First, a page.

Every Vote Counts: Cast Your Ballot on November 3rd

VoteAttention to all eligible voters, don’t forget to cast your ballots in local elections Tuesday, Nov. 3!

“Voting for schools and libraries, cities and townships, means your voice is being heard right in your community,” Secretary of State Ruth Johnson said. “If your municipality is holding an election, please take a few minutes to cast your ballot.”

The polls will be open on Election Day from 7 a.m. to 8 p.m. 74 counties in Michigan are holding elections.

To find out if there is an election in your respective Wyoming or Kentwood precinct, and to view your sample ballot, visit the Michigan Voter Information Center. The website is a great online resource for voters. There you can find your polling location or track your absentee ballots to confirm it has been received by the local clerk.

There is still time for voters to obtain an absentee ballot. As a registered voter, you may obtain an absentee ballot if you are:

-Age 60 or older.
-Physically unable to attend the polls without the assistance of another.
-Expecting to be out-of-town for the entire time the polls are open on Election Day.
-In jail awaiting arraignment or trial.
-Unable to attend the polls due to religious reasons.
-Appointed to work as an election inspector in a precinct outside of your precinct of residence.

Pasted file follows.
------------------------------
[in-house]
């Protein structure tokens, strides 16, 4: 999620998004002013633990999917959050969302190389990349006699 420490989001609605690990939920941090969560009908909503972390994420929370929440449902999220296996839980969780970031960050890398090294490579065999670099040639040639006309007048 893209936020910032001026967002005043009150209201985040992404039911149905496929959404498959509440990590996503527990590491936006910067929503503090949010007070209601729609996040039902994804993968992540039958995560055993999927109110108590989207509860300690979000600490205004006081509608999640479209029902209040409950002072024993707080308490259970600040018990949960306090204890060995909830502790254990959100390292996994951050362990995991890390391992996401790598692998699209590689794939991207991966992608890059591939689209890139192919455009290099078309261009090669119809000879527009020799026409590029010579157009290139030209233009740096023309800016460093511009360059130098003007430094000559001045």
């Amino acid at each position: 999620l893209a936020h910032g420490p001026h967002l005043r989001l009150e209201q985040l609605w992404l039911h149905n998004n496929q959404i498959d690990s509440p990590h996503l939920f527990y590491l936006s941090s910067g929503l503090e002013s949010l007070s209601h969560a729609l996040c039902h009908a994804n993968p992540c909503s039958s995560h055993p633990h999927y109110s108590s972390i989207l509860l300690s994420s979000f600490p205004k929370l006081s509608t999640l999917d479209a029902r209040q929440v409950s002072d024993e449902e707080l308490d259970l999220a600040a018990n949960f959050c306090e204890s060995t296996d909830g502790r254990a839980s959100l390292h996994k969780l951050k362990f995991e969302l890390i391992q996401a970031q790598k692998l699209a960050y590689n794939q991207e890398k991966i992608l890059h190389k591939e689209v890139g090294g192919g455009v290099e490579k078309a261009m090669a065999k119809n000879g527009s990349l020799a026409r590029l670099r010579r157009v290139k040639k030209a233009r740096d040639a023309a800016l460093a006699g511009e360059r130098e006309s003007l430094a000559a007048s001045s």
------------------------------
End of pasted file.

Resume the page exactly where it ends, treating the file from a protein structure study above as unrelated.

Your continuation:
Every Vote CountsThose who wish to receive their absentee ballot by mail must submit their application by 2 p.m. Saturday, Oct. 31. Absentee ballots can be obtained in person anytime through 4 p.m. on Monday, Nov. 2. Voters who request an absentee ballot in person on Monday must fill out the ballot in the clerk’s office. Emergency absentee ballots are available under certain conditions through 4 p.m. on Election Day.

Residents who registered to vote by mail or via a voter registration drive and have never voted in Michigan are not eligible to vote by absentee ballot in their first election. They must vote in person at their precinct. This restriction does not apply to voters who are overseas, disabled or 60 or older.

Voters must fulfill identification requirements under Michigan law. They will be asked to present valid photo ID at the polls, such as a Michigan driver’s license or identification card. Anyone who does not have an acceptable form of photo ID ,or failed to bring it with them, may still vote. They will sign a brief affidavit stating that they’re not in possession of a photo ID. Their ballots will be included with all others and counted on Election Day.

Voters obtaining absentee ballots in person must meet the same photo identification requirement as voters who cast ballots in the polling place.

Under Michigan law, voters will also be presented with an application at the polls. By signing the application, the voter certifies that he or she is a U.S. citizen.

A specially equipped voting station called the AutoMARK Voter Assist Terminal is also available at each polling location for use by voters with disabilities.